'Please Don't Move Our Library'

Patrons Young And Old Are Glum Aboutpossible Move Of Bel Air Branch

April 19, 1992|By Carol L. Bowers | Carol L. Bowers,Staff writer

Taking crayon in hand, 5-year-old Kerry Rinehart wrote a one-line letter to the director of Harford's public library system.

It said, "Please don't move our library."

Kerry and her younger sister and brother visit the Bel Air library branch at least twice a week with their mother, Pam.

On sunny, warm days, they walk there.

But that may not be possible much longer, said Pam Rinehart, if the library's Board of Trustees acts on a proposal that calls for the Bel Air branch building to be traded to theBoard of Education.

In exchange, the library would get seven acres on MacPhail Road, part of the Homestead-Wakefield Elementary Schoolproperty, and would be able to build a $4 million facility that could be opened by 1995.

"I can appreciate they want a bigger facility," said Carroll Rinehart, Pam's husband. "But it (the library) can't be too bad when you consider the Board of Education is eager to get its hands on it."

The Rineharts, who live on Webster Street, and some of their neighbors oppose the move.

Neighbor Annette Blum, for example, said she takes her four children to the library at least once a week.

Blum said the proposed location at the corner of South Atwood Road and MacPhail Road, just outside town, will not be as accessible as the library's present location on North Hickory Avenue in the heart of Bel Air.

Tim Mallory said he would rather see the Bel Air library building used only as a children's library, than see it closed completely.

Jennifer Caulfield, who lives on East Broadway, said one of the main attractions to living in Bel Air is the small-town atmosphere and access to town facilities.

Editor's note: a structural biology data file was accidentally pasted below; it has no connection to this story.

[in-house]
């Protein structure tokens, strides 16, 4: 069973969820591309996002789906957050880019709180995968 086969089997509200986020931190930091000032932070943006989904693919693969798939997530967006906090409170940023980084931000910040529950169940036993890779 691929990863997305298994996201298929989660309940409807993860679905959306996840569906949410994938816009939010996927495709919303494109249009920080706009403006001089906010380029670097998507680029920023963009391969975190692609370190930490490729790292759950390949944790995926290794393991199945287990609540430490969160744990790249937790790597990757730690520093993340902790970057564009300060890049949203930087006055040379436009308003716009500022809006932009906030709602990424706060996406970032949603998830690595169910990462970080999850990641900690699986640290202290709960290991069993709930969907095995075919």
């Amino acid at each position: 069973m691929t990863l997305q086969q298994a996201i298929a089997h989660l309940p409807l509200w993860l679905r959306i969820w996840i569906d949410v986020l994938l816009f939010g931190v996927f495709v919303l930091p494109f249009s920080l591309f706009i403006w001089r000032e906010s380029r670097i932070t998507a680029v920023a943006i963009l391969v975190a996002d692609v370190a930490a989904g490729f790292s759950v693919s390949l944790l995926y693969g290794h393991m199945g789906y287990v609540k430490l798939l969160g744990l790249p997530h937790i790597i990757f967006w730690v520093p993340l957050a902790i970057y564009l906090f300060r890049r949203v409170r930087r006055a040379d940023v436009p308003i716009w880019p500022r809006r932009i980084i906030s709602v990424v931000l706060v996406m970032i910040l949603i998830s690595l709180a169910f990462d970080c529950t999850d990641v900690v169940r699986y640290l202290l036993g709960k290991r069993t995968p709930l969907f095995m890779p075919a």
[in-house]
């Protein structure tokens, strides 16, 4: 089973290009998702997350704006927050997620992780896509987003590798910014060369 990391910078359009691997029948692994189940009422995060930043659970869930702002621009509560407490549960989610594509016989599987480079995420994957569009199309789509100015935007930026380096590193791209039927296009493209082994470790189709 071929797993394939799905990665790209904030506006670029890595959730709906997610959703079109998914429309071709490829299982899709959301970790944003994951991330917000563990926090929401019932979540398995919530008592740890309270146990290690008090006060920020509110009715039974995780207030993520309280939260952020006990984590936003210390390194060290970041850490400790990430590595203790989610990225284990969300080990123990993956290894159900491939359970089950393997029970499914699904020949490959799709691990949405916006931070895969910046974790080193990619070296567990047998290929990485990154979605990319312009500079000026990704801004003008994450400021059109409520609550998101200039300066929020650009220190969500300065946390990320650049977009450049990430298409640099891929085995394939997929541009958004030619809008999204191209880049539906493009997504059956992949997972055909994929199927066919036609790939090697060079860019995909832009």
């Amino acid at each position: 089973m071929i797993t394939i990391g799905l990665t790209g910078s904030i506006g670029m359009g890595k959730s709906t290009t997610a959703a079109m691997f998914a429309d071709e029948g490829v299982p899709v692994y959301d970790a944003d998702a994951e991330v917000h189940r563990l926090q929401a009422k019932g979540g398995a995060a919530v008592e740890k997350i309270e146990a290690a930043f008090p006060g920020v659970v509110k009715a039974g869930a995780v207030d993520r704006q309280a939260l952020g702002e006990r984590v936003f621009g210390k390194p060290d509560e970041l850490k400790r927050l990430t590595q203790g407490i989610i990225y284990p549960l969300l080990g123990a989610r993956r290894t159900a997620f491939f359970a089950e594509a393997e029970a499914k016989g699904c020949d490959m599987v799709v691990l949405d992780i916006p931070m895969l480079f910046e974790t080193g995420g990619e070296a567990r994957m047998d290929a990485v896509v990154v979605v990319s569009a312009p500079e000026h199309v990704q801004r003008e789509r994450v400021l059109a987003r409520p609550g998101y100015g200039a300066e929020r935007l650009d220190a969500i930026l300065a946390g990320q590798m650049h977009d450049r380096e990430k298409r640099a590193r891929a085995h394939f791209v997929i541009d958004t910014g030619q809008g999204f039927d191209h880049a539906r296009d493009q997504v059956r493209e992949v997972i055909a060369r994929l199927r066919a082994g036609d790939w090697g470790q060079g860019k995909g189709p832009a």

"I think they could build a new branch and leave this one here. I really think an Abingdon-area branch could be supported by that area," said Caulfield. "For all of us who stay home with our kids, it's a ritual to walk to the library."

The Rineharts also agreed that if Bel Air loses the library, part of the town's small-town image will be lost.

"Those of us in the older part of Bel Air feel like we're being abandoned. They moved the post office to a part of town that isn't convenient. It's not the neighborhood post office any more. There are a lot of parallels here," said Pam Rinehart.

Philip A. Place, director of Harford's library system, replied to Kerry's request in a letter that arrived earlier this month.

"I am sure you know the library is very crowded, and we cannot provide all the books and services you need at the present building, and that lot is so small it is very difficult to make the building larger," wrote Place.

"So you see, in order to keep upwith our growing community and to be able to offer the materials ourpatrons want, we have had to look for a larger site for a new building."

Pam Rinehart said she was pleased Place responded to Kerry's letter, and in language the child could understand, "without soundinglike he was talking down to her."

"I'm sure he's a very nice man,but I don't agree with his reasons," said Pam Rinehart. "My biggest concern is that there doesn't seem to be a way for the public to maketheir feelings known."

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